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‘Tis the Season for Customer Intelligence

4 minute read | Matthew Devitt, VP, Digital Audience Measurement, Nielsen | September 2020

While summer is still winding down, advertisers are shifting focus to executing holiday media plans. This season is typically the most important time of year for many businesses, yet early data expects this year’s retail sales to decline amidst the ongoing upheaval from the novel coronavirus (COVID-19), along with the challenges of digital disruption overall. 

But whether this holiday season will offer the joys of retaining new buyers gained during the early days of COVID-19, re-committing lost loyal buyers, or recouping category declines, depends a great deal on a simple (and sometimes seemingly self-evident) fact. That knowing your customer is more important than ever before.

So what does that mean, knowing your customer? It means data…but the right data, representing meaningful customer intelligence. 

To advance your customer relationships this holiday season, here are some of the most important characteristics of a strong customer file:

  • Addressable: Your customer data represents individuals, devices and/or households that you can communicate to personally.
  • Persistent: Your customer data is based on actual people that can be continuously identified over time (i.e., your identifiers are not often purged or removed by users).
  • Relevant: The dimensions of your customer data tells you something about them that is actionable for building your brand relationship (e.g., purchase behavior).
  • Opt-in: Your customers have agreed to share their data.
  • Secure: Your customer data is stored and interacted with in a private and confidential manner.
  • At Scale: You have many customers!

Achieving these data objectives is not easy, and some industries are better positioned than others just by the nature of their customer interface. For example, many retailers have a tremendous amount of direct interaction with customers, and as such, have amassed a wealth of customer intelligence—basically a data gold mine that some are using in profoundly unique and profitable ways.

By contrast, the consumer packaged goods (CPG) industry resides in an often perpetually removed state from their customers by virtue of those same retailers. And this is the reality that some of the most sophisticated CPG advertisers in the world are challenging with heroic effort. 

Some of the strategies that successful CPG advertisers deploy to grow their direct customer intelligence are:

  • Direct-to-Consumer Brand Acquisition: E-commerce-first brands, often originally start-ups, are establishing direct consumer relationships, sales and distribution channels. Partnering or even acquiring these brands can help more established CPG businesses develop stronger consumer relationships, as was the case with Uilever’s acquisition of Dollar Shave Club, which delivers razor and personal grooming to consumers by mail. 
  • Brand-as-Publisher Initiatives: Original content produced or owned by brands can offer a unique way for consumers to interact directly with a brand experience. The media, events and sports arms of the popular energy drink, Red Bull, are a prime example of the power of these initiatives to engage audiences and grow brand awareness.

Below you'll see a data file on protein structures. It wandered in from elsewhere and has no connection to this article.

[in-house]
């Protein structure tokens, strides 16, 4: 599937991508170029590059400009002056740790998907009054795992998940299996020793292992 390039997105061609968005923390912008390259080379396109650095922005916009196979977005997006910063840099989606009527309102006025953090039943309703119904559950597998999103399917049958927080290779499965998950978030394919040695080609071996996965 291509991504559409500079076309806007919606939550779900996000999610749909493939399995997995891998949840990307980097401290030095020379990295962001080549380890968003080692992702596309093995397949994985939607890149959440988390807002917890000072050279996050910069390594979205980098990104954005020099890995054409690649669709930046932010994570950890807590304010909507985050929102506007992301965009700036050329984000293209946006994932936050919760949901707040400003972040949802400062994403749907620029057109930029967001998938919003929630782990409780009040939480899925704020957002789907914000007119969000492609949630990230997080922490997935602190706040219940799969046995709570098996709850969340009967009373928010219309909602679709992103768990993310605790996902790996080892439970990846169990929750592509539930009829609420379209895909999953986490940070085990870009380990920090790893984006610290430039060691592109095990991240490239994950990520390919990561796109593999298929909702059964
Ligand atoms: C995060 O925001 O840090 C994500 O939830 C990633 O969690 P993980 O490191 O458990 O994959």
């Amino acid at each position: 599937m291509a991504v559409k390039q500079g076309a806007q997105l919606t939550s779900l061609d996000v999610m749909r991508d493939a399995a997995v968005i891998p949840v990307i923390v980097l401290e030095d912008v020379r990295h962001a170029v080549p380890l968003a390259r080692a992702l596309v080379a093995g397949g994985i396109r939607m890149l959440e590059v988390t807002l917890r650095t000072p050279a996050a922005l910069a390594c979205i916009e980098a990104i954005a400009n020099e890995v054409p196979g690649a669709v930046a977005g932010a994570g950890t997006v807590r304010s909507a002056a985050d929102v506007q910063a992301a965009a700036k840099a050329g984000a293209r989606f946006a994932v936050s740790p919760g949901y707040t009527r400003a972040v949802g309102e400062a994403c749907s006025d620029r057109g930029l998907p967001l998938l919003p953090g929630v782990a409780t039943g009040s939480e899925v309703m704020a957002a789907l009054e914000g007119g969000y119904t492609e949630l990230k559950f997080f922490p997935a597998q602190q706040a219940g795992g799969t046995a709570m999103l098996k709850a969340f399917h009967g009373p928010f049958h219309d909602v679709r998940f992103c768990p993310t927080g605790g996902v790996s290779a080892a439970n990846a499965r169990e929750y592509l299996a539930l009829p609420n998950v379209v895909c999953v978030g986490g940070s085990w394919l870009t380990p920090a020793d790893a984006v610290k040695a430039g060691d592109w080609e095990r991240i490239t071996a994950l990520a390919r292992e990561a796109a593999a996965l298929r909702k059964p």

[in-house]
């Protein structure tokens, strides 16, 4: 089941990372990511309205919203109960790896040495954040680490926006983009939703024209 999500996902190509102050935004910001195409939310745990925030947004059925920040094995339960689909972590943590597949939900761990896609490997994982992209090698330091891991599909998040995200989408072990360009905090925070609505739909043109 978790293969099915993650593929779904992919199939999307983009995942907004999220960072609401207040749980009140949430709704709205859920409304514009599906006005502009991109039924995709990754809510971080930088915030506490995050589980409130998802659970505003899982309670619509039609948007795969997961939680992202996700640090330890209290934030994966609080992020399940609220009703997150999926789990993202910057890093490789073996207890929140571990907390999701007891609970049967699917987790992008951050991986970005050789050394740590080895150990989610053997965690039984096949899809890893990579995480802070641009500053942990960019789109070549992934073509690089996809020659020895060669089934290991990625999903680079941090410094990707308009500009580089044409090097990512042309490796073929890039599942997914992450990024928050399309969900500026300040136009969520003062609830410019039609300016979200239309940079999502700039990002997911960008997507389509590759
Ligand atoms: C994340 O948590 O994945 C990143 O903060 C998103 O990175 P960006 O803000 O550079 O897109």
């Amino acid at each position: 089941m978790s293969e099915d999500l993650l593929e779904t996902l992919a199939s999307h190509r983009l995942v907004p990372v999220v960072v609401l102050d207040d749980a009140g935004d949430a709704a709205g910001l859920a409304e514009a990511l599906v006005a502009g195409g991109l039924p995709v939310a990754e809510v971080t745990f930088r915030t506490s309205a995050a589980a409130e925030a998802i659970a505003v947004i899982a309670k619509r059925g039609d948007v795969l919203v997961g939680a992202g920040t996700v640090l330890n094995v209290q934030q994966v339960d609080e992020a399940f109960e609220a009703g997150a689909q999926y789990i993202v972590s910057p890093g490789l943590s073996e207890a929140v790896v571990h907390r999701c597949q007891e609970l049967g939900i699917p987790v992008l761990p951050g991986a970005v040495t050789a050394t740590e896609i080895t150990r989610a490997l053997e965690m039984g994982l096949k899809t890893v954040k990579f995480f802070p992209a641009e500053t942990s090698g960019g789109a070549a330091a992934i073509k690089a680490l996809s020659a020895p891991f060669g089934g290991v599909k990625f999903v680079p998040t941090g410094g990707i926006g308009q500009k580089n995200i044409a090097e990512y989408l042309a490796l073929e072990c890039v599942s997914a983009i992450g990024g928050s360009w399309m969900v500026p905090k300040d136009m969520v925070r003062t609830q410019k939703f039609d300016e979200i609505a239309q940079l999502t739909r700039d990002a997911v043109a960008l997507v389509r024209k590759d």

• Retail Investment: Some brands are opening physical retail locations that either directly sell the CPG product or offer a related direct-to-consumer service as the CPG brand product portfolio. One example of this is Tide, which is building on its trusted laundry detergent brand, and offering local laundry and dry cleaning services.
  • Owned and Operated Digital Properties: Many brands are investing in brand-owned digital and mobile properties that offer product information, offers, education and e-commerce.
  • Strategic Data Partnerships: Relationships with data companies that have built a business model around acquiring relevant customer behavior directly from individuals and households, such as Nielsen CPG Audience Segments or Nielsen Consumer Panels, can help CPG brands quickly expand their customer intelligence. 

The last strategy, strategic data partnerships, is one of the most widely employed because it is often the easiest, most readily available, and most cost-effective. By partnering with companies like Nielsen that have invested heavily in direct customer intelligence, some CPG advertisers are replicating the customer intelligence of other industries. This means greater personalization, better offers and less advertising waste for those that do it well. 

With this in mind, and as advertisers prepare their holiday media plans this year, it would be smart to add your resident customer data strategist or data partner to your virtual planning meetings.

For help in building better customer intelligence into your media plans, check out The Customer Intelligence Gap in CPG Advertising for how your brand can design strategic campaigns to connect with consumers throughout the holiday season.

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